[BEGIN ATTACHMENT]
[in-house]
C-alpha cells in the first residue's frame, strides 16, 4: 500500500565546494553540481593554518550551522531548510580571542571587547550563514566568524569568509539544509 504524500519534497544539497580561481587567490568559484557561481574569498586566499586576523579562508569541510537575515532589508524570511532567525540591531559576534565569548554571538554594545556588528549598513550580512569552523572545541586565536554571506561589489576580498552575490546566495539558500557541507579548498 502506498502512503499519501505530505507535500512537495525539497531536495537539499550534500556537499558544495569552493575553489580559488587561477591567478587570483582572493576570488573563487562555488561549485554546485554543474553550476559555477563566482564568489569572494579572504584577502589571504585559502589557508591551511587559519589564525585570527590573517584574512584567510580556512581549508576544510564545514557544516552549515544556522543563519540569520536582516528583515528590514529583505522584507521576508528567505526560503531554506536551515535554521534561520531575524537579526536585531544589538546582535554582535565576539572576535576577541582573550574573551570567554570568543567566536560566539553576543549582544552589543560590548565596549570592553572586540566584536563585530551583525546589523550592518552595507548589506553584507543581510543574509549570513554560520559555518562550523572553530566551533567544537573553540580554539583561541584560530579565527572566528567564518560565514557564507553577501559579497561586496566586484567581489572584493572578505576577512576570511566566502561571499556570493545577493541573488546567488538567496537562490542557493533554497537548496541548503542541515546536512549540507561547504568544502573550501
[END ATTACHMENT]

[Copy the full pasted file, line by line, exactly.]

[in-house]
C-alpha cells in the first residue's frame, strides 16, 4: 500500500565546494553540481593554518550551522531548510580571542571587547550563514566568524569568509539544509 504524500519534497544539497580561481587567490568559484557561481574569498586566499586576523579562508569541510537575515532589508524570511532567525540591531559576534565569548554571538554594545556588528549598513550580512569552523572545541586565536554571506561589489576580498552575490546566495539558500557541507579548498 502506498502512503499519501505530505507535500512537495525539497531536495537539499550534500556537499558544495569552493575553489580559488587561477591567478587570483582572493576570488573563487562555488561549485554546485554543474553550476559555477563566482564568489569572494579572504584577502589571504585559502589557508591551511587559519589564525585570527590573517584574512584567510580556512581549508576544510564545514557544516552549515544556522543563519540569520536582516528583515528590514529583505522584507521576508528567505526560503531554506536551515535554521534561520531575524537579526536585531544589538546582535554582535565576539572576535576577541582573550574573551570567554570568543567566536560566539553576543549582544552589543560590548565596549570592553572586540566584536563585530551583525546589523550592518552595507548589506553584507543581510543574509549570513554560520559555518562550523572553530566551533567544537573553540580554539583561541584560530579565527572566528567564518560565514557564507553577501559579497561586496566586484567581489572584493572578505576577512576570511566566502561571499556570493545577493541573488546567488538567496537562490542557493533554497537548496541548503542541515546536512549540507561547504568544502573550501